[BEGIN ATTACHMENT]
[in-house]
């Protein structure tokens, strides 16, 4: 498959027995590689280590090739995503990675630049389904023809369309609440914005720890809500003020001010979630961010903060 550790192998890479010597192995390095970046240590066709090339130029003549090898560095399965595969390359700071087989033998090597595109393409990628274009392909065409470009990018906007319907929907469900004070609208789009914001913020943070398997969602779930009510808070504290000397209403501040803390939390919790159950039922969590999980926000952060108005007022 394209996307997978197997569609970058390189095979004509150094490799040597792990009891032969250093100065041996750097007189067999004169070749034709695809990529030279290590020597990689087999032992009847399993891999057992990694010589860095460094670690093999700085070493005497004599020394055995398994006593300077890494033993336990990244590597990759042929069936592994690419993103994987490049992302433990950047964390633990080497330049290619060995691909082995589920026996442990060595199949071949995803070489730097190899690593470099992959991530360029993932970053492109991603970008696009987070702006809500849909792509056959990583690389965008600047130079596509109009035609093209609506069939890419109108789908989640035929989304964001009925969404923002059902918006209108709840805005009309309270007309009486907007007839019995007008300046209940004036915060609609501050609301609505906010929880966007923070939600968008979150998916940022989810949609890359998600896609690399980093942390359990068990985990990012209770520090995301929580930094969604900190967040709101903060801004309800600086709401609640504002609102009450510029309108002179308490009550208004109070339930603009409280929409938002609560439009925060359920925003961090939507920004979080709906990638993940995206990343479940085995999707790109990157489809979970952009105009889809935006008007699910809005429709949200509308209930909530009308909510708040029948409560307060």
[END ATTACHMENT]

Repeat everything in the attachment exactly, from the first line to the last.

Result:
[in-house]
């Protein structure tokens, strides 16, 4: 498959027995590689280590090739995503990675630049389904023809369309609440914005720890809500003020001010979630961010903060 550790192998890479010597192995390095970046240590066709090339130029003549090898560095399965595969390359700071087989033998090597595109393409990628274009392909065409470009990018906007319907929907469900004070609208789009914001913020943070398997969602779930009510808070504290000397209403501040803390939390919790159950039922969590999980926000952060108005007022 394209996307997978197997569609970058390189095979004509150094490799040597792990009891032969250093100065041996750097007189067999004169070749034709695809990529030279290590020597990689087999032992009847399993891999057992990694010589860095460094670690093999700085070493005497004599020394055995398994006593300077890494033993336990990244590597990759042929069936592994690419993103994987490049992302433990950047964390633990080497330049290619060995691909082995589920026996442990060595199949071949995803070489730097190899690593470099992959991530360029993932970053492109991603970008696009987070702006809500849909792509056959990583690389965008600047130079596509109009035609093209609506069939890419109108789908989640035929989304964001009925969404923002059902918006209108709840805005009309309270007309009486907007007839019995007008300046209940004036915060609609501050609301609505906010929880966007923070939600968008979150998916940022989810949609890359998600896609690399980093942390359990068990985990990012209770520090995301929580930094969604900190967040709101903060801004309800600086709401609640504002609102009450510029309108002179308490009550208004109070339930603009409280929409938002609560439009925060359920925003961090939507920004979080709906990638993940995206990343479940085995999707790109990157489809979970952009105009889809935006008007699910809005429709949200509308209930909530009308909510708040029948409560307060």